San Francisco has great mass transit?

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Are you serious?

It has a bunch of electric buses on zigzag routes (MUNI) that are a completely separate entity from its subway (BART) that was built mostly for the convenience of people in Oakland, that are a completely separate entity from its commuter train (Caltrain) which touches the outside corner of the city because it exists solely to get suburbanites to jobs in finance and tech.

San Francisco has more car owners and Zipcar spots than any city I've ever seen. It's the city where Uber and Lyft were born because getting around is so difficult. It's the city where private companies pay for shuttle buses because their employees can't rely on the mass transit system to function on a regular basis.

The MBTA has had its share of fails, but I was able to commute to work, on the B line, for four years doing the kind of shiftwork where someone can't leave until you show up, without ever being particularly late due to issues more than a few times. Meanwhile, I had a temporary job in San Francisco for a few months and got stranded or massively delayed due to mass transit fails the same number of times as I did in four years in Boston. Plus in Boston, your ride doesn't come with a side of pot smoke and trash-filled shopping carts.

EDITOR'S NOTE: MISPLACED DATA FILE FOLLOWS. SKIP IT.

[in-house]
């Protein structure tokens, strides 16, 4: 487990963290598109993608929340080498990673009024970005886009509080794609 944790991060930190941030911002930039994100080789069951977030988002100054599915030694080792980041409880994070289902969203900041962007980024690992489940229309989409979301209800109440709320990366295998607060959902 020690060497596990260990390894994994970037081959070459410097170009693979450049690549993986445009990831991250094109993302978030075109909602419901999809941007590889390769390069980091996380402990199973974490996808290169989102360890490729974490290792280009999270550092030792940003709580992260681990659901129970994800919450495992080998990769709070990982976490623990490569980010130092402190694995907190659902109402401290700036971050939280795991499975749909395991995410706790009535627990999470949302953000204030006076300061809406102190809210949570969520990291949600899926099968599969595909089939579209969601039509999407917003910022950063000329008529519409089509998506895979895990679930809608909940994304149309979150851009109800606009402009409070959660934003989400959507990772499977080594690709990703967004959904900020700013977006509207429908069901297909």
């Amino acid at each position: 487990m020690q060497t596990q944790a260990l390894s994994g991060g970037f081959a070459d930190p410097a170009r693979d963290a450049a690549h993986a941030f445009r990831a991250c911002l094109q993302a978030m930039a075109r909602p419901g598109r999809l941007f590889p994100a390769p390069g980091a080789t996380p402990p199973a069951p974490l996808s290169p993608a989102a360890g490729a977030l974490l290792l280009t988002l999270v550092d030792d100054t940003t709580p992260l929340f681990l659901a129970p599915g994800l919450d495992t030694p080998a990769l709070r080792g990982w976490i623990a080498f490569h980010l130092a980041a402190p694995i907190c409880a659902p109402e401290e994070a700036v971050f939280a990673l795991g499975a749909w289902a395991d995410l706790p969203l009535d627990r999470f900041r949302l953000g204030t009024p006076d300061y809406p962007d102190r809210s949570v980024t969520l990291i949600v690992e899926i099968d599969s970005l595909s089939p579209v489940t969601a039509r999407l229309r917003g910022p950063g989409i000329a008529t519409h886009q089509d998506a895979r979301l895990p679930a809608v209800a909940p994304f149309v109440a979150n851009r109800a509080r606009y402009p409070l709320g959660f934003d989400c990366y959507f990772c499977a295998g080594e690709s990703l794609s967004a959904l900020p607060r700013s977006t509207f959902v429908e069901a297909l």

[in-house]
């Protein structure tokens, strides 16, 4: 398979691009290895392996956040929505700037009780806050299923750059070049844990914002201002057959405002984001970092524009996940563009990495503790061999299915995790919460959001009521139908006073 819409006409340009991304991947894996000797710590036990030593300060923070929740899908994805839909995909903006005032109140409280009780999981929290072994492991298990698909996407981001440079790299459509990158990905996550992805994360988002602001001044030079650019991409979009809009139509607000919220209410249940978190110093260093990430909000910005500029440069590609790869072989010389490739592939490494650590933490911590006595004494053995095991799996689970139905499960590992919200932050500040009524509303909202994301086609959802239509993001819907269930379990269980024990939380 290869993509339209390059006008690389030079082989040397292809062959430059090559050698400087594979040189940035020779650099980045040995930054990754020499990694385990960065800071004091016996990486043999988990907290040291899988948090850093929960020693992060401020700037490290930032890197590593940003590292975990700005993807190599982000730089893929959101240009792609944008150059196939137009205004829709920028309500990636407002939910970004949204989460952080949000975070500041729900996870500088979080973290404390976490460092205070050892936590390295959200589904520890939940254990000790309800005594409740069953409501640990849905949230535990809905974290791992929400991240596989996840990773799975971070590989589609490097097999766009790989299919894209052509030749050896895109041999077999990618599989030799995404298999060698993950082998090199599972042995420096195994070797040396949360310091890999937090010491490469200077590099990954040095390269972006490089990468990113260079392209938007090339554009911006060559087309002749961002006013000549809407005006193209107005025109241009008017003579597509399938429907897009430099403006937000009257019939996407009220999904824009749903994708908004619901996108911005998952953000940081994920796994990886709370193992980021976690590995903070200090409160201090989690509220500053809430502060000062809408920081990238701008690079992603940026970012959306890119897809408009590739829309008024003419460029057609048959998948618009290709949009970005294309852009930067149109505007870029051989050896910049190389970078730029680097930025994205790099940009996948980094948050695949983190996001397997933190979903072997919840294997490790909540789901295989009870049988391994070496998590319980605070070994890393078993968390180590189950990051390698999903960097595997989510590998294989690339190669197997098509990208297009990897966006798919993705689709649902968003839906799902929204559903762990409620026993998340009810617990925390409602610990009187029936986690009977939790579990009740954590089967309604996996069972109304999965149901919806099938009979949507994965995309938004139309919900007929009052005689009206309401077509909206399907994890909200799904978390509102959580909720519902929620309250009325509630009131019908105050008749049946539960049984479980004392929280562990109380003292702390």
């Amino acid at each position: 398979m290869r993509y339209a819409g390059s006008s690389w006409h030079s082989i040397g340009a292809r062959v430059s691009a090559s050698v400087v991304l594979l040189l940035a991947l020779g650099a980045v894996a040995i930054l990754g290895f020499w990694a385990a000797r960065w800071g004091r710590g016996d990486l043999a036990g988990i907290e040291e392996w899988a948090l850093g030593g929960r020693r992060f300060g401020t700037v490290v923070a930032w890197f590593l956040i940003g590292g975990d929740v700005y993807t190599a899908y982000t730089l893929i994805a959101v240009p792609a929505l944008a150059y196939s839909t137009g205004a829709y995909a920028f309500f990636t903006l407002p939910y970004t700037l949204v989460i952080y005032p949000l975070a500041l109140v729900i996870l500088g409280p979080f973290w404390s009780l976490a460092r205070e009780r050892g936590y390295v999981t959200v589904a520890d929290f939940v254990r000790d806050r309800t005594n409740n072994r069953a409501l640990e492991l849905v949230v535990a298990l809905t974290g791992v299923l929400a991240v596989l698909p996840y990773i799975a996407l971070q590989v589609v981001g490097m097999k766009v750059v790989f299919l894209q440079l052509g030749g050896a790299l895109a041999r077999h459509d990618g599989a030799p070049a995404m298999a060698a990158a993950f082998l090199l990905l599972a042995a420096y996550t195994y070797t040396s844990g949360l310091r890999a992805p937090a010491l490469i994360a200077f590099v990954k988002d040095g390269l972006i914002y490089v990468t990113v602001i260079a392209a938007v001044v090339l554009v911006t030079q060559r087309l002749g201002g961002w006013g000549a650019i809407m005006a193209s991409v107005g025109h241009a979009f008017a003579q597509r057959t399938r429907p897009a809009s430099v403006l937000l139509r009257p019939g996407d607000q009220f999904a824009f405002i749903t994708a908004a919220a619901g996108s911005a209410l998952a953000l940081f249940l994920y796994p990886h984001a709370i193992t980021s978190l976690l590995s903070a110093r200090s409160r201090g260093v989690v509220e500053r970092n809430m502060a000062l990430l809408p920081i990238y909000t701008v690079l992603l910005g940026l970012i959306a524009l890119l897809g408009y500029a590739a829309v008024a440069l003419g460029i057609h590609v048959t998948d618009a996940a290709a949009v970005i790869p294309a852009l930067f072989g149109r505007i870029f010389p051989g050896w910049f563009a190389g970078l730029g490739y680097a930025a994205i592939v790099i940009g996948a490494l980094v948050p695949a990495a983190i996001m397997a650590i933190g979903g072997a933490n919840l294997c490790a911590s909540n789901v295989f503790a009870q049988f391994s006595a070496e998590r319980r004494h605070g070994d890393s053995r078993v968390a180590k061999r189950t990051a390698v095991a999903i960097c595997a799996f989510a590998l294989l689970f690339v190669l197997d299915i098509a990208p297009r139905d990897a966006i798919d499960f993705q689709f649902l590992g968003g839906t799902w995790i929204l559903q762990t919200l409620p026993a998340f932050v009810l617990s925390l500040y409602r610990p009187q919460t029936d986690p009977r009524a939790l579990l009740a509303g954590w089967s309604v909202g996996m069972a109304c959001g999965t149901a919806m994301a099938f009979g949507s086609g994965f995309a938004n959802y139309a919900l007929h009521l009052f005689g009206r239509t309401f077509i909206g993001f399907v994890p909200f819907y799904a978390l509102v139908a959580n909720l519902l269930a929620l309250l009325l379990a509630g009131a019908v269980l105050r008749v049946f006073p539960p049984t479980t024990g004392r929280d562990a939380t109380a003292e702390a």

I'd agree with you

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Except for this-

San Francisco has more car owners and Zipcar spots than any city I've ever seen

I know there are Atlanta refugees here that might disagree with you on car ownership rates.

But yeah, every other city's transit systems are great while our's sticks, says everyone that takes public transit anywhere in the world.

The Bay Area does have a

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The Bay Area does have a whole lot of transit agencies. But they all take the same fare card, and use the same schedules website.

Oh, and some of them have 24-hour service.

and

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This is why I drive.